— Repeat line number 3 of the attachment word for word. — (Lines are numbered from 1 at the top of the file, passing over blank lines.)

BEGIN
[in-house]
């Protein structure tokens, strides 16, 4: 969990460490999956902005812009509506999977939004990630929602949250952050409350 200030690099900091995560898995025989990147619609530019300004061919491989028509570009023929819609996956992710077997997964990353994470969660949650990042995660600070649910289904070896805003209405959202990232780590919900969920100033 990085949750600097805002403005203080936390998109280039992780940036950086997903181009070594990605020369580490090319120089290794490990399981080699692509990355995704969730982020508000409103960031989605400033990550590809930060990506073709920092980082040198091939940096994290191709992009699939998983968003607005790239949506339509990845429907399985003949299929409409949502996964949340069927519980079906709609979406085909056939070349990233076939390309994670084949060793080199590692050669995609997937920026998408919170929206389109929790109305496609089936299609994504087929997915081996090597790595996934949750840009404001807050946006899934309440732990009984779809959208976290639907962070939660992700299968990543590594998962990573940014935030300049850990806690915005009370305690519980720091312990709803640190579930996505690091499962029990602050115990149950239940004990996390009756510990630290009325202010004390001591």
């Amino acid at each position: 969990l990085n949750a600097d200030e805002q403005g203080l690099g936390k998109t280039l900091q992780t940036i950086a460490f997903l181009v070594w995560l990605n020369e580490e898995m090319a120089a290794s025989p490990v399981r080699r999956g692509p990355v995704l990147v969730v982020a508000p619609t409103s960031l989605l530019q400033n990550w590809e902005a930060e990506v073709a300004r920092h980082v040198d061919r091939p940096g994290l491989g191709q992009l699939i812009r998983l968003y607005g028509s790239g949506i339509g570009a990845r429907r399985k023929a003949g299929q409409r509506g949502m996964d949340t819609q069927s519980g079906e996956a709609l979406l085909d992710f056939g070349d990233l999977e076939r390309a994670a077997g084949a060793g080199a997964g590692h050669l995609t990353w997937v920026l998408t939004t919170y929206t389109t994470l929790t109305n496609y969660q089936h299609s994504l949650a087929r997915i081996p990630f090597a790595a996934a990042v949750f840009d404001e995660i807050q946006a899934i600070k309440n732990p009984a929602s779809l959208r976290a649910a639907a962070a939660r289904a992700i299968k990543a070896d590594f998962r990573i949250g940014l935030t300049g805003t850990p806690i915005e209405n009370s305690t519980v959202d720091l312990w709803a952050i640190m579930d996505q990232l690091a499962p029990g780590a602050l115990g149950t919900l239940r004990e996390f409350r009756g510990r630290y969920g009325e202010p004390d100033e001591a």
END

């Amino acid at each position: 969990l990085n949750a600097d200030e805002q403005g203080l690099g936390k998109t280039l900091q992780t940036i950086a460490f997903l181009v070594w995560l990605n020369e580490e898995m090319a120089a290794s025989p490990v399981r080699r999956g692509p990355v995704l990147v969730v982020a508000p619609t409103s960031l989605l530019q400033n990550w590809e902005a930060e990506v073709a300004r920092h980082v040198d061919r091939p940096g994290l491989g191709q992009l699939i812009r998983l968003y607005g028509s790239g949506i339509g570009a990845r429907r399985k023929a003949g299929q409409r509506g949502m996964d949340t819609q069927s519980g079906e996956a709609l979406l085909d992710f056939g070349d990233l999977e076939r390309a994670a077997g084949a060793g080199a997964g590692h050669l995609t990353w997937v920026l998408t939004t919170y929206t389109t994470l929790t109305n496609y969660q089936h299609s994504l949650a087929r997915i081996p990630f090597a790595a996934a990042v949750f840009d404001e995660i807050q946006a899934i600070k309440n732990p009984a929602s779809l959208r976290a649910a639907a962070a939660r289904a992700i299968k990543a070896d590594f998962r990573i949250g940014l935030t300049g805003t850990p806690i915005e209405n009370s305690t519980v959202d720091l312990w709803a952050i640190m579930d996505q990232l690091a499962p029990g780590a602050l115990g149950t919900l239940r004990e996390f409350r009756g510990r630290y969920g009325e202010p004390d100033e001591a």